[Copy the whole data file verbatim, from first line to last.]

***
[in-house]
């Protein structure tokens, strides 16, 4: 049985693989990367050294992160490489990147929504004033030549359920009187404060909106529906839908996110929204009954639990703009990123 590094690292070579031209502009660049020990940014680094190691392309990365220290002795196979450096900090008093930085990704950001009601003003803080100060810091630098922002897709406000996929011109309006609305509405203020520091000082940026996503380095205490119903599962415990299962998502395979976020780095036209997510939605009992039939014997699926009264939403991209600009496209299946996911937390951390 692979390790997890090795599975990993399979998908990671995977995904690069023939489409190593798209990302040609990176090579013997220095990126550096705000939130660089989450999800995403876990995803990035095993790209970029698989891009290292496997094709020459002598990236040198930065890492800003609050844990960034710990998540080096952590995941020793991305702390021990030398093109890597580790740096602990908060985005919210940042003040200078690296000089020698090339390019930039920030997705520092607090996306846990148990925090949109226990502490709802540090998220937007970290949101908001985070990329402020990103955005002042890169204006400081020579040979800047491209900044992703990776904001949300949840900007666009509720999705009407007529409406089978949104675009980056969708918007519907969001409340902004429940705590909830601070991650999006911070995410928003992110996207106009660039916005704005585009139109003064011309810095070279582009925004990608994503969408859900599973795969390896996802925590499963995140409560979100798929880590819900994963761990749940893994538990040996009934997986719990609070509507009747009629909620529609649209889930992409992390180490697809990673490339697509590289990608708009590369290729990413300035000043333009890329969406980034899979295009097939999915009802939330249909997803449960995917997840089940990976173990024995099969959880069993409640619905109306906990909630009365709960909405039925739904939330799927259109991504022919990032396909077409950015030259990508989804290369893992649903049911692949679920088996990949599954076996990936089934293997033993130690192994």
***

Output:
[in-house]
């Protein structure tokens, strides 16, 4: 049985693989990367050294992160490489990147929504004033030549359920009187404060909106529906839908996110929204009954639990703009990123 590094690292070579031209502009660049020990940014680094190691392309990365220290002795196979450096900090008093930085990704950001009601003003803080100060810091630098922002897709406000996929011109309006609305509405203020520091000082940026996503380095205490119903599962415990299962998502395979976020780095036209997510939605009992039939014997699926009264939403991209600009496209299946996911937390951390 692979390790997890090795599975990993399979998908990671995977995904690069023939489409190593798209990302040609990176090579013997220095990126550096705000939130660089989450999800995403876990995803990035095993790209970029698989891009290292496997094709020459002598990236040198930065890492800003609050844990960034710990998540080096952590995941020793991305702390021990030398093109890597580790740096602990908060985005919210940042003040200078690296000089020698090339390019930039920030997705520092607090996306846990148990925090949109226990502490709802540090998220937007970290949101908001985070990329402020990103955005002042890169204006400081020579040979800047491209900044992703990776904001949300949840900007666009509720999705009407007529409406089978949104675009980056969708918007519907969001409340902004429940705590909830601070991650999006911070995410928003992110996207106009660039916005704005585009139109003064011309810095070279582009925004990608994503969408859900599973795969390896996802925590499963995140409560979100798929880590819900994963761990749940893994538990040996009934997986719990609070509507009747009629909620529609649209889930992409992390180490697809990673490339697509590289990608708009590369290729990413300035000043333009890329969406980034899979295009097939999915009802939330249909997803449960995917997840089940990976173990024995099969959880069993409640619905109306906990909630009365709960909405039925739904939330799927259109991504022919990032396909077409950015030259990508989804290369893992649903049911692949679920088996990949599954076996990936089934293997033993130690192994």